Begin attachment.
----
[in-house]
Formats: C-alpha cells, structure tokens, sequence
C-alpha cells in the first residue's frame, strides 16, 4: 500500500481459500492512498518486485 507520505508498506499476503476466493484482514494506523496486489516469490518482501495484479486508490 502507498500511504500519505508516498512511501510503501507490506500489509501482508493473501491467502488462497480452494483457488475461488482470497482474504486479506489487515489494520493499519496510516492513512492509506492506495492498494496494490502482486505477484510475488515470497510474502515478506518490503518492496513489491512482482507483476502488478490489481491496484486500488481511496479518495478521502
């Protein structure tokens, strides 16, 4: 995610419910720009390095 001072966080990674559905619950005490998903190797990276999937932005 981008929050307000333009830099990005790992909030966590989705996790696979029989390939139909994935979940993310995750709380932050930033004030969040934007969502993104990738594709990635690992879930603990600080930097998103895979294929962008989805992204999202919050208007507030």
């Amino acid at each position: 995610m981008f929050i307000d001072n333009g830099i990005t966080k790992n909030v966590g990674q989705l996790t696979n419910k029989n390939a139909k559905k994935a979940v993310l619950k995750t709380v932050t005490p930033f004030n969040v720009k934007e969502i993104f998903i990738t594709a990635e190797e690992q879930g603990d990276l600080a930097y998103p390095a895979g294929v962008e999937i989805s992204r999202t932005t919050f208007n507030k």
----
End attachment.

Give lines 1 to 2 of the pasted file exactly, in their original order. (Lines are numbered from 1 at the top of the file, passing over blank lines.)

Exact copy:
[in-house]
Formats: C-alpha cells, structure tokens, sequence